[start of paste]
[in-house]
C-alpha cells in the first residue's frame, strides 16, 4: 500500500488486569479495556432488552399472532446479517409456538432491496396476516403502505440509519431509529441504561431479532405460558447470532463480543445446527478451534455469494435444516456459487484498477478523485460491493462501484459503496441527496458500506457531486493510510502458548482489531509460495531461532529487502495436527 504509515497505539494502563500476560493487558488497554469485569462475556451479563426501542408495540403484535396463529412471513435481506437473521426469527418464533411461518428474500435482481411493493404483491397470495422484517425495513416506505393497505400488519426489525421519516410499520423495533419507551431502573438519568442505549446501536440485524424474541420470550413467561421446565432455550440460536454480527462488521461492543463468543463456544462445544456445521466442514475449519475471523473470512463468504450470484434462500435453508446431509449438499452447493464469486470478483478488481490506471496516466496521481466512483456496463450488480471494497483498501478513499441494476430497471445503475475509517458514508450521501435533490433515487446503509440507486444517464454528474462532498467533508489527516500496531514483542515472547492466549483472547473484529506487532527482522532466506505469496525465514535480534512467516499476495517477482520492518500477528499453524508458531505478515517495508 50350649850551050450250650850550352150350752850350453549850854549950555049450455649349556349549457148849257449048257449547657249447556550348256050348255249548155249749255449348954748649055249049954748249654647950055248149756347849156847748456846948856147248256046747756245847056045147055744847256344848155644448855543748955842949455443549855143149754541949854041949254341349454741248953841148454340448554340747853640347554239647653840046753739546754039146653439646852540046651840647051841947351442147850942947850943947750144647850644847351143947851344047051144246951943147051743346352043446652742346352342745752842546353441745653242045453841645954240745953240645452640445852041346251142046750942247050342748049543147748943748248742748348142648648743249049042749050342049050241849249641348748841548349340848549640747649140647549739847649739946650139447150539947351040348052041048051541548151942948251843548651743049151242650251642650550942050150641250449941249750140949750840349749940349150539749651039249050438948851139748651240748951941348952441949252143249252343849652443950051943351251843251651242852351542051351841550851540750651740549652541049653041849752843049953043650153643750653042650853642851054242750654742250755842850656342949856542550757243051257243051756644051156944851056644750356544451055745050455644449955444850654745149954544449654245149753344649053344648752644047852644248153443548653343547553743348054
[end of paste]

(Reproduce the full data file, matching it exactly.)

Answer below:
[in-house]
C-alpha cells in the first residue's frame, strides 16, 4: 500500500488486569479495556432488552399472532446479517409456538432491496396476516403502505440509519431509529441504561431479532405460558447470532463480543445446527478451534455469494435444516456459487484498477478523485460491493462501484459503496441527496458500506457531486493510510502458548482489531509460495531461532529487502495436527 504509515497505539494502563500476560493487558488497554469485569462475556451479563426501542408495540403484535396463529412471513435481506437473521426469527418464533411461518428474500435482481411493493404483491397470495422484517425495513416506505393497505400488519426489525421519516410499520423495533419507551431502573438519568442505549446501536440485524424474541420470550413467561421446565432455550440460536454480527462488521461492543463468543463456544462445544456445521466442514475449519475471523473470512463468504450470484434462500435453508446431509449438499452447493464469486470478483478488481490506471496516466496521481466512483456496463450488480471494497483498501478513499441494476430497471445503475475509517458514508450521501435533490433515487446503509440507486444517464454528474462532498467533508489527516500496531514483542515472547492466549483472547473484529506487532527482522532466506505469496525465514535480534512467516499476495517477482520492518500477528499453524508458531505478515517495508 50350649850551050450250650850550352150350752850350453549850854549950555049450455649349556349549457148849257449048257449547657249447556550348256050348255249548155249749255449348954748649055249049954748249654647950055248149756347849156847748456846948856147248256046747756245847056045147055744847256344848155644448855543748955842949455443549855143149754541949854041949254341349454741248953841148454340448554340747853640347554239647653840046753739546754039146653439646852540046651840647051841947351442147850942947850943947750144647850644847351143947851344047051144246951943147051743346352043446652742346352342745752842546353441745653242045453841645954240745953240645452640445852041346251142046750942247050342748049543147748943748248742748348142648648743249049042749050342049050241849249641348748841548349340848549640747649140647549739847649739946650139447150539947351040348052041048051541548151942948251843548651743049151242650251642650550942050150641250449941249750140949750840349749940349150539749651039249050438948851139748651240748951941348952441949252143249252343849652443950051943351251843251651242852351542051351841550851540750651740549652541049653041849752843049953043650153643750653042650853642851054242750654742250755842850656342949856542550757243051257243051756644051156944851056644750356544451055745050455644449955444850654745149954544449654245149753344649053344648752644047852644248153443548653343547553743348054